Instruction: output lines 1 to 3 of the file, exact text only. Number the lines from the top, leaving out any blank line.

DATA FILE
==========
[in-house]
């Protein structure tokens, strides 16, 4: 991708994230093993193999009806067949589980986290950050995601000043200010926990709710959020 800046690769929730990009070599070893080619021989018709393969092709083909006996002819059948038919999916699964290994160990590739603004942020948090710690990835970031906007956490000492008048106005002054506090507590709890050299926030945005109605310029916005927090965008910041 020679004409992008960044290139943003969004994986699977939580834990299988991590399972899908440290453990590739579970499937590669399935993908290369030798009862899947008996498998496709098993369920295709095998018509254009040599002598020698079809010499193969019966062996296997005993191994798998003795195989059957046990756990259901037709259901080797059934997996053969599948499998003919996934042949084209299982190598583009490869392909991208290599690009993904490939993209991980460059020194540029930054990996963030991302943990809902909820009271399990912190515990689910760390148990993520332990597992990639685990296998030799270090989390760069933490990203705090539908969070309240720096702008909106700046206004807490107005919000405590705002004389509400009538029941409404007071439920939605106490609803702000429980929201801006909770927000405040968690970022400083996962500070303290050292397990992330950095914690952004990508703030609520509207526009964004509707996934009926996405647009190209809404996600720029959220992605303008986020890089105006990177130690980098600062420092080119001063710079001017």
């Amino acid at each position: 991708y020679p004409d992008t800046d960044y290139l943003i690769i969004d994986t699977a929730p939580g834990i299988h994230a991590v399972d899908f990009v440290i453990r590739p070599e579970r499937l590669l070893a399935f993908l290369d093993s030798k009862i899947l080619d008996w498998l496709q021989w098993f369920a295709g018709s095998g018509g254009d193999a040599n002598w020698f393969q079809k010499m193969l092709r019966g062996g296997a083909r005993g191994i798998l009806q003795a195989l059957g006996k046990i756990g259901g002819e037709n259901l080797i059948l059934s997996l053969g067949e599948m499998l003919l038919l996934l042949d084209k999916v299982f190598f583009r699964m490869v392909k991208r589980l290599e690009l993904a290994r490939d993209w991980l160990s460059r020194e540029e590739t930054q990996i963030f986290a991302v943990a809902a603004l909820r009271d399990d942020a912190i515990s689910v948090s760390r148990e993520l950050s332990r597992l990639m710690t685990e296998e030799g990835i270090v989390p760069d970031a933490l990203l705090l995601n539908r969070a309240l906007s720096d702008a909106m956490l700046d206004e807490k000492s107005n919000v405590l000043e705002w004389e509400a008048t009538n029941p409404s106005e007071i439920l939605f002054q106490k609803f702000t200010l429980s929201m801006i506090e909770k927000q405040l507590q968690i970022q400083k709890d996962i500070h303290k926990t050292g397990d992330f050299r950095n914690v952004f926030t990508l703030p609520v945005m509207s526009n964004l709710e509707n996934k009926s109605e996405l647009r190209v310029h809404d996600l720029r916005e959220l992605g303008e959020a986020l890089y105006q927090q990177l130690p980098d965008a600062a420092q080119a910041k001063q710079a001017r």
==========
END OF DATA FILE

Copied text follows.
[in-house]
């Protein structure tokens, strides 16, 4: 991708994230093993193999009806067949589980986290950050995601000043200010926990709710959020 800046690769929730990009070599070893080619021989018709393969092709083909006996002819059948038919999916699964290994160990590739603004942020948090710690990835970031906007956490000492008048106005002054506090507590709890050299926030945005109605310029916005927090965008910041 020679004409992008960044290139943003969004994986699977939580834990299988991590399972899908440290453990590739579970499937590669399935993908290369030798009862899947008996498998496709098993369920295709095998018509254009040599002598020698079809010499193969019966062996296997005993191994798998003795195989059957046990756990259901037709259901080797059934997996053969599948499998003919996934042949084209299982190598583009490869392909991208290599690009993904490939993209991980460059020194540029930054990996963030991302943990809902909820009271399990912190515990689910760390148990993520332990597992990639685990296998030799270090989390760069933490990203705090539908969070309240720096702008909106700046206004807490107005919000405590705002004389509400009538029941409404007071439920939605106490609803702000429980929201801006909770927000405040968690970022400083996962500070303290050292397990992330950095914690952004990508703030609520509207526009964004509707996934009926996405647009190209809404996600720029959220992605303008986020890089105006990177130690980098600062420092080119001063710079001017």
């Amino acid at each position: 991708y020679p004409d992008t800046d960044y290139l943003i690769i969004d994986t699977a929730p939580g834990i299988h994230a991590v399972d899908f990009v440290i453990r590739p070599e579970r499937l590669l070893a399935f993908l290369d093993s030798k009862i899947l080619d008996w498998l496709q021989w098993f369920a295709g018709s095998g018509g254009d193999a040599n002598w020698f393969q079809k010499m193969l092709r019966g062996g296997a083909r005993g191994i798998l009806q003795a195989l059957g006996k046990i756990g259901g002819e037709n259901l080797i059948l059934s997996l053969g067949e599948m499998l003919l038919l996934l042949d084209k999916v299982f190598f583009r699964m490869v392909k991208r589980l290599e690009l993904a290994r490939d993209w991980l160990s460059r020194e540029e590739t930054q990996i963030f986290a991302v943990a809902a603004l909820r009271d399990d942020a912190i515990s689910v948090s760390r148990e993520l950050s332990r597992l990639m710690t685990e296998e030799g990835i270090v989390p760069d970031a933490l990203l705090l995601n539908r969070a309240l906007s720096d702008a909106m956490l700046d206004e807490k000492s107005n919000v405590l000043e705002w004389e509400a008048t009538n029941p409404s106005e007071i439920l939605f002054q106490k609803f702000t200010l429980s929201m801006i506090e909770k927000q405040l507590q968690i970022q400083k709890d996962i500070h303290k926990t050292g397990d992330f050299r950095n914690v952004f926030t990508l703030p609520v945005m509207s526009n964004l709710e509707n996934k009926s109605e996405l647009r190209v310029h809404d996600l720029r916005e959220l992605g303008e959020a986020l890089y105006q927090q990177l130690p980098d965008a600062a420092q080119a910041k001063q710079a001017r």